Candidates Balance Harvard Connections
Congressional candidates embrace, downplay alma mater to prospective voters
This past spring, Mitt Romney made an odd accusation of Barack Obama.
“We have a president who I think is a nice guy, but he spent too much time at Harvard perhaps,” Romney told supporters at a rally.
But so had Romney. Like the president, he graduated from Harvard with a law degree; in addition, he received an MBA from the Business School. Nevertheless, Romney was expressing a skepticism and disdain that is representative of much of the country’s opinion on degrees from elite institutions.
While there are many proud graduates of Harvard running for office, around the country some Harvard alums jockeying for a seat on Capitol Hill are doing their best to avoid “the H-word.” Sometimes an asset, sometimes a liability, a degree from Harvard has proved to be a touchy subject on the campaign trail.
Joseph A. Selvaggi, the Republican challenging incumbent Stephen F. Lynch in Massachusetts’ 8th District, was strolling the paths of Harvard Yard only a few months ago.
Selvaggi graduated from the Kennedy School of Government this past spring and immediately entered the Republican primary.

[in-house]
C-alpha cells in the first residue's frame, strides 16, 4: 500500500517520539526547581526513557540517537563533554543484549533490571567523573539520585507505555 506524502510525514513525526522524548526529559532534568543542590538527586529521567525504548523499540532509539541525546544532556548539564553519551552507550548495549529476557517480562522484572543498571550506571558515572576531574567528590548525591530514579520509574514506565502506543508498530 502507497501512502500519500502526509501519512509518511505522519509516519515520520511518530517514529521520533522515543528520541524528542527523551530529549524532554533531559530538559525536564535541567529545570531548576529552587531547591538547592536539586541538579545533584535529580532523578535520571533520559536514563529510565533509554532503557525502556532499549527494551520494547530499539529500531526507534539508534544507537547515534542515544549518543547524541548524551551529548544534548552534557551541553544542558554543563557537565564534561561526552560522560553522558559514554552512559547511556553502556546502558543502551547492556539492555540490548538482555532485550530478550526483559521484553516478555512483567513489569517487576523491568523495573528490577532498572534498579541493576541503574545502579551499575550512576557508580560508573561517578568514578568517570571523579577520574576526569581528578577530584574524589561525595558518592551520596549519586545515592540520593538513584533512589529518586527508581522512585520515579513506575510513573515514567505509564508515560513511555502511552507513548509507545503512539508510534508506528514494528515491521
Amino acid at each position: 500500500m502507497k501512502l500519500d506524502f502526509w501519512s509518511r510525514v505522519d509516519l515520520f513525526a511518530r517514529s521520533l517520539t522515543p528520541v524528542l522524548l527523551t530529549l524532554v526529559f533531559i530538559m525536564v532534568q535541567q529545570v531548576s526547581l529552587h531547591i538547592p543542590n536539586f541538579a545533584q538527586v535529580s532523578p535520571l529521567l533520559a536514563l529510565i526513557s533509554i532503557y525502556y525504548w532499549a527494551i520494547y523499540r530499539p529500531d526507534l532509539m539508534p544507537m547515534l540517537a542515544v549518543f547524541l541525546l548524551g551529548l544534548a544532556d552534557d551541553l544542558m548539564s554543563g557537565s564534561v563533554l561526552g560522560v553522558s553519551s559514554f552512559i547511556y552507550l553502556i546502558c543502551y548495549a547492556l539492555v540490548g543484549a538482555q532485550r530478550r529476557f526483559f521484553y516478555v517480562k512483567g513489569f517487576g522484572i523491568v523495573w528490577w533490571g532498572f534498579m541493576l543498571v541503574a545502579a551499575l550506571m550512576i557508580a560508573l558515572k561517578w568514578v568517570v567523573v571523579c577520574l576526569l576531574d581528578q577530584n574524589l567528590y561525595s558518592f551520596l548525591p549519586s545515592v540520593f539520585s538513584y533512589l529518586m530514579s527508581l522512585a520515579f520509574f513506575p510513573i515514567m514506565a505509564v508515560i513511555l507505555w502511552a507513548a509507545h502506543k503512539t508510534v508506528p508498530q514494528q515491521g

While Selvaggi acknowledged that “the ink might still be wet on my diploma,” he’s not exactly quick to reminisce about his Harvard days, at least not on the campaign trail.
“I don’t lead with it,” Selvaggi said of his Masters in Public Policy. “I keep it, in a sense, close to the vest.”
Even when people ask directly about his time in Cambridge, Selvaggi says that he often deliberately refers to HKS as “the Kennedy School,” dropping the Harvard affiliation. “If you can avoid the H-word, and just say ‘the Kennedy School,’” he said, “that solves all your problems.”
The negative associations with Harvard can come from both sides of the aisle, according to Selvaggi. “As a Republican coming from the Kennedy School, some people are suspicious, like I’m a Manchurian candidate if I’ve even set foot in Cambridge,” he said.
There is also a concern from Republican Party leaders, that a candidate with a Harvard degree might not be conservative enough on certain issues. “[People worry] that you’re not willing to beat the drum of partisanship if you’ve spent enough time in Cambridge, [that it might] soften your perspective.”
Paul Heroux, another Kennedy School graduate who is running for Congress, has found that while many supporters have no problem with his Harvard connection, his degree can rub opponents—and perhaps undecided voters—the wrong way.
“I think my supporters like the fact that I went to Harvard,” he said, “and [I think] my opponents don’t like the fact that I went there…they take cheap shots about it.”
But even though he lists his Masters in Public Policy along with his other education on all mailings and campaign literature, Heroux said he leaves his Harvard spirit behind when he is on the campaign trail.